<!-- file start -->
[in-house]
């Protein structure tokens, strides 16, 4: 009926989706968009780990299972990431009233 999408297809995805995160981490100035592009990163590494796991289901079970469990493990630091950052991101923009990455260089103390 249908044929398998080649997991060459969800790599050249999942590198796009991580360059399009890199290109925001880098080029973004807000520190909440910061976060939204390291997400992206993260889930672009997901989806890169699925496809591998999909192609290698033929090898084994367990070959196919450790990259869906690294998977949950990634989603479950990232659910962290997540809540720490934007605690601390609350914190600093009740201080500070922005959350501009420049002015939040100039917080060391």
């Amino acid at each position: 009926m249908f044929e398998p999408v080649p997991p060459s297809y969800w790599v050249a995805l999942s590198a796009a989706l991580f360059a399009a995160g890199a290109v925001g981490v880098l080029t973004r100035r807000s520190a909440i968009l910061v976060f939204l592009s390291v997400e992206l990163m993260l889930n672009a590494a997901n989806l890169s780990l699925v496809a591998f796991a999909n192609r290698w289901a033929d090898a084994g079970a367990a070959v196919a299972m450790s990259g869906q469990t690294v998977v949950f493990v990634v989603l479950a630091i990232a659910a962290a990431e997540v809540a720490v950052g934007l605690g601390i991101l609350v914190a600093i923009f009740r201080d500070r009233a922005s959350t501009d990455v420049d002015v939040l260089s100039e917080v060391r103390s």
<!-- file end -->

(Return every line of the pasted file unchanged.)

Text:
[in-house]
């Protein structure tokens, strides 16, 4: 009926989706968009780990299972990431009233 999408297809995805995160981490100035592009990163590494796991289901079970469990493990630091950052991101923009990455260089103390 249908044929398998080649997991060459969800790599050249999942590198796009991580360059399009890199290109925001880098080029973004807000520190909440910061976060939204390291997400992206993260889930672009997901989806890169699925496809591998999909192609290698033929090898084994367990070959196919450790990259869906690294998977949950990634989603479950990232659910962290997540809540720490934007605690601390609350914190600093009740201080500070922005959350501009420049002015939040100039917080060391």
């Amino acid at each position: 009926m249908f044929e398998p999408v080649p997991p060459s297809y969800w790599v050249a995805l999942s590198a796009a989706l991580f360059a399009a995160g890199a290109v925001g981490v880098l080029t973004r100035r807000s520190a909440i968009l910061v976060f939204l592009s390291v997400e992206l990163m993260l889930n672009a590494a997901n989806l890169s780990l699925v496809a591998f796991a999909n192609r290698w289901a033929d090898a084994g079970a367990a070959v196919a299972m450790s990259g869906q469990t690294v998977v949950f493990v990634v989603l479950a630091i990232a659910a962290a990431e997540v809540a720490v950052g934007l605690g601390i991101l609350v914190a600093i923009f009740r201080d500070r009233a922005s959350t501009d990455v420049d002015v939040l260089s100039e917080v060391r103390s």